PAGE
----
A River of Stones

In January, I came across a wonderful idea, called A River of Stones. The idea was to notice a small thing every day, polish it, and write it down. More than 350 people took part, some keeping their mindful observations, or small stones, to themselves, while others shared on Twitter, on their blogs and in other ways. All those small stones became a tide – the river.

The River of Stones is Fiona Robyn’s creation, and you can read more about it  here.  You can also get a badge to add to your own blog, if you plan to participate, and add your name to the mailing list (and much more!) 

The River of Stones is a gift. It works as a writing prompt: Pay attention, notice something, be observant, then write about it. Polish your stone. It is an opportunity to interact with a community of other small-stone writers, though you can also just keep your small stones for yourself. For me, remembering to write a small stone every day is remembering to be mindful, to be in the present moment, to be aware. I discover all sorts of things that way. Each small stone is a meditation.

So how exactly do you write a small stone? Fiona describes it so well on her blog that I’ll quote her here:
“All you have to do to get involved is write a small stone. Keep your eyes, ears, mouth, and nose open. Observe one thing carefully. Write it down in your notebook or online. Polish it. Ta da! You don’t have to think of yourself as a writer to write small stones. The most important thing is to practice being open to the world – to be curious, to truly notice what is other.”

Let’s get this river flowing! Why not a whole ocean of stones?
Here’s my small stone for today:

A river of stones flows out to the ocean, flows around and through continents and islands, and into other oceans. All is one. Om shanti shanti shanti.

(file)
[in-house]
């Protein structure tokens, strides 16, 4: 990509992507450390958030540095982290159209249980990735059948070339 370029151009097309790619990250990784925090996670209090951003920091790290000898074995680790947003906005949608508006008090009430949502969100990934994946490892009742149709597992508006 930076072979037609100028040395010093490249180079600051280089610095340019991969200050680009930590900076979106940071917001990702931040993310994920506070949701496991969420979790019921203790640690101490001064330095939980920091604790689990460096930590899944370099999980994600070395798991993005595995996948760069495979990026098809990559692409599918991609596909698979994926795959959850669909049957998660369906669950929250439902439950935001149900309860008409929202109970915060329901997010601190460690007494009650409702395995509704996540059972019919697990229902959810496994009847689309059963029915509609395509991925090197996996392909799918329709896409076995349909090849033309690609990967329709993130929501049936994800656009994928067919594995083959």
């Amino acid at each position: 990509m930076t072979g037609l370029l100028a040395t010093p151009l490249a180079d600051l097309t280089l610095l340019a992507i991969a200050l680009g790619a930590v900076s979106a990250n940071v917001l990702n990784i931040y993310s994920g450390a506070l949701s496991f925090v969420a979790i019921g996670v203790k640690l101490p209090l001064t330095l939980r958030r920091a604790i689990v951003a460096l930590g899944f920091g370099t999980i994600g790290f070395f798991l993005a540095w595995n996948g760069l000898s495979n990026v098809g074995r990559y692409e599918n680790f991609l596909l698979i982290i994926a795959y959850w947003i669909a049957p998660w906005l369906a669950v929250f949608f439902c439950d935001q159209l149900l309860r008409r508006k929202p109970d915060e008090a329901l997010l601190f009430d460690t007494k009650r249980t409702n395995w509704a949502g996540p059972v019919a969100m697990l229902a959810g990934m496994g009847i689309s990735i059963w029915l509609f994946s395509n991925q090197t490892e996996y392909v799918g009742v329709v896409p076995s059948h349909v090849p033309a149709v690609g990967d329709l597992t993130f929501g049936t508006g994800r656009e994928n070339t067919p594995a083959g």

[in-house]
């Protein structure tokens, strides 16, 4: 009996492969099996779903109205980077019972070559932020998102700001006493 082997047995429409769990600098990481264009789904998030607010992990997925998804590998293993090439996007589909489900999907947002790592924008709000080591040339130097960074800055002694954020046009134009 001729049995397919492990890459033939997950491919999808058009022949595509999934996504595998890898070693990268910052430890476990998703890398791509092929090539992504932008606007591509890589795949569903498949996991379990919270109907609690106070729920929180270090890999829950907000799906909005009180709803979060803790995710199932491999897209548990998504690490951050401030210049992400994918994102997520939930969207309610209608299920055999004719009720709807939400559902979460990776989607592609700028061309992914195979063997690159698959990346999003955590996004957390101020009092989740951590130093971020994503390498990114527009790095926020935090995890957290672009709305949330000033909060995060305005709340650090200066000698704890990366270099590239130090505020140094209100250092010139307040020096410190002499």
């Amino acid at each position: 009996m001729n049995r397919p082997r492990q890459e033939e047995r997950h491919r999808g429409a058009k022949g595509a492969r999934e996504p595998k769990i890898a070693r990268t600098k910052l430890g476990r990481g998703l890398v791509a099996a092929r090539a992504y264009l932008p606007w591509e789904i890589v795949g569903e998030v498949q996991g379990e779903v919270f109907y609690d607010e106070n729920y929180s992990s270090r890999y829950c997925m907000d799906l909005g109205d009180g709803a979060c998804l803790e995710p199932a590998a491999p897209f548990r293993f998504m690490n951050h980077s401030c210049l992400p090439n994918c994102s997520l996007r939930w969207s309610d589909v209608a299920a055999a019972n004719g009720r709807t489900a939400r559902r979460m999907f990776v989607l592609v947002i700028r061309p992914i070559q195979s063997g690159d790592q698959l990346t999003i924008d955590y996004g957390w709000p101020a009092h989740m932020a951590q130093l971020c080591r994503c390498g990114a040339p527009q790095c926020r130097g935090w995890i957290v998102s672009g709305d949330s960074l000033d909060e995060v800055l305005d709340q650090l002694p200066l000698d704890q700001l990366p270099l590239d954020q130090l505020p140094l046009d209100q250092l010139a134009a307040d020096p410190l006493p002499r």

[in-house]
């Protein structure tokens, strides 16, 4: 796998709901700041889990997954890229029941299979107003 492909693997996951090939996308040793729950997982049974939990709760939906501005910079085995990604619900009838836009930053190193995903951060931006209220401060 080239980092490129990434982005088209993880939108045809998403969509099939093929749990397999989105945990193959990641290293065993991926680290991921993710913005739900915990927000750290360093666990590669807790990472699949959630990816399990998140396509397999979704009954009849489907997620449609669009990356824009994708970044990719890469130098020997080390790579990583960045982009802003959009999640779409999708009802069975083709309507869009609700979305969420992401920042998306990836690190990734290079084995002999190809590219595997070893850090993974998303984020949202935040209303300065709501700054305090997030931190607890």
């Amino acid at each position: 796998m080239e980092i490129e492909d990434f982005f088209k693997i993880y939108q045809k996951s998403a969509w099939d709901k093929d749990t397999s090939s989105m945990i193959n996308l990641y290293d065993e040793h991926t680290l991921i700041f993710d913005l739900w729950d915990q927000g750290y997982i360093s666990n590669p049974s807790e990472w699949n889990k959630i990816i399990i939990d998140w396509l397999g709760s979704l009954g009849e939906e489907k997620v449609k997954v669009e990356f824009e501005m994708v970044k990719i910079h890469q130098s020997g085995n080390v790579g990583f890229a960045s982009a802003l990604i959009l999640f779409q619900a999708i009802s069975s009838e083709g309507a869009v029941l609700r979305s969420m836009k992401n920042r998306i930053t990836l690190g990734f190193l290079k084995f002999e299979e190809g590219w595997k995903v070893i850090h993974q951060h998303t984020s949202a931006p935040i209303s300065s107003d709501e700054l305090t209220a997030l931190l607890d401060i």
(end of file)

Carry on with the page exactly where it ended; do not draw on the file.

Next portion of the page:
About Chris Galvin

Chris Galvin is a Canadian writer, editor and photographer dividing her time between Canada and Viet Nam. Her essay Flood Season was a finalist for the 2012 Best of the Net prize, and Discovering Hến Rice in Central Việt Nam won third place (shared) and a Readers’ Choice Award in the 2015 I Must Be Off! Travel Essay Contest. Her work has appeared in various anthologies and literary journals, including Descant, Asian Cha, PRISM International, Room, and others. She has written in Vietnamese and English for Vietnam Tourism Review/Kham Pha Du Lich Vietnam Magazine, Travellive, and Du Lich Giai Tri. Chris is currently looking for a home for her recently completed manuscript, Breakfast Under the Bodhi Tree, a book about living, eating, and tour-guiding in Viet Nam.
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4 Responses to A River of Stones

  1. Berit says:

    I’d love to join a river of stones!

  2. Wordsculptor says:

    It was great to be involved in the river, sometimes it was no effort at all and others it was only discipline that got it done. Still it was well worth it and there’s another series coming up in July.

    • Thanks for dropping by! Yes, writing is like that, isn’t it? Sometimes the words just flow. Sometimes we are too tired to observe anything. Looking forward to seeing your small stones in July.

  3. J.A. Pak says:

    What a lovely idea.

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